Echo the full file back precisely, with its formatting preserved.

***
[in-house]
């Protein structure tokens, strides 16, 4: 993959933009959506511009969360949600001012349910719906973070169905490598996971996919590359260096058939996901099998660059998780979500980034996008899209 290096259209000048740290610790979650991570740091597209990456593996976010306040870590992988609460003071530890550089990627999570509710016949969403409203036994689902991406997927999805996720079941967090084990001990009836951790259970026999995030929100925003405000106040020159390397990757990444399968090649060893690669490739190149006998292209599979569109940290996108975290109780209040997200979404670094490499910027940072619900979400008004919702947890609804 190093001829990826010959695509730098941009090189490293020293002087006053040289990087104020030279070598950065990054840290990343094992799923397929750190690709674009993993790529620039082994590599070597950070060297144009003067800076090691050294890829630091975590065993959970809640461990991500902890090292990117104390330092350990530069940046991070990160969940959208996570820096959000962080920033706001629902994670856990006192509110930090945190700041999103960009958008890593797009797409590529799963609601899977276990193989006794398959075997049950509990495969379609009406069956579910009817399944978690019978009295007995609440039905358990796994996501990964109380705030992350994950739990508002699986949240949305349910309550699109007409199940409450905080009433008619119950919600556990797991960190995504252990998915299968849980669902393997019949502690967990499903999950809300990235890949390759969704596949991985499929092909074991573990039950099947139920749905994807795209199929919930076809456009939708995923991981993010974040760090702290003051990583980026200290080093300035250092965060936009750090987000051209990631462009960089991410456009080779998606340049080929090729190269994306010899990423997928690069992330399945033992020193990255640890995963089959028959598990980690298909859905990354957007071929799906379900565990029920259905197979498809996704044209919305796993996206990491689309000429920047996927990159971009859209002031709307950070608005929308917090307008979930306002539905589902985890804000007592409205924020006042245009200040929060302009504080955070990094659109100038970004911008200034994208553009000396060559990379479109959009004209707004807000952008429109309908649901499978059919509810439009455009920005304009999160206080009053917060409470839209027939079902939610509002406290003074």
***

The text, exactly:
[in-house]
């Protein structure tokens, strides 16, 4: 993959933009959506511009969360949600001012349910719906973070169905490598996971996919590359260096058939996901099998660059998780979500980034996008899209 290096259209000048740290610790979650991570740091597209990456593996976010306040870590992988609460003071530890550089990627999570509710016949969403409203036994689902991406997927999805996720079941967090084990001990009836951790259970026999995030929100925003405000106040020159390397990757990444399968090649060893690669490739190149006998292209599979569109940290996108975290109780209040997200979404670094490499910027940072619900979400008004919702947890609804 190093001829990826010959695509730098941009090189490293020293002087006053040289990087104020030279070598950065990054840290990343094992799923397929750190690709674009993993790529620039082994590599070597950070060297144009003067800076090691050294890829630091975590065993959970809640461990991500902890090292990117104390330092350990530069940046991070990160969940959208996570820096959000962080920033706001629902994670856990006192509110930090945190700041999103960009958008890593797009797409590529799963609601899977276990193989006794398959075997049950509990495969379609009406069956579910009817399944978690019978009295007995609440039905358990796994996501990964109380705030992350994950739990508002699986949240949305349910309550699109007409199940409450905080009433008619119950919600556990797991960190995504252990998915299968849980669902393997019949502690967990499903999950809300990235890949390759969704596949991985499929092909074991573990039950099947139920749905994807795209199929919930076809456009939708995923991981993010974040760090702290003051990583980026200290080093300035250092965060936009750090987000051209990631462009960089991410456009080779998606340049080929090729190269994306010899990423997928690069992330399945033992020193990255640890995963089959028959598990980690298909859905990354957007071929799906379900565990029920259905197979498809996704044209919305796993996206990491689309000429920047996927990159971009859209002031709307950070608005929308917090307008979930306002539905589902985890804000007592409205924020006042245009200040929060302009504080955070990094659109100038970004911008200034994208553009000396060559990379479109959009004209707004807000952008429109309908649901499978059919509810439009455009920005304009999160206080009053917060409470839209027939079902939610509002406290003074």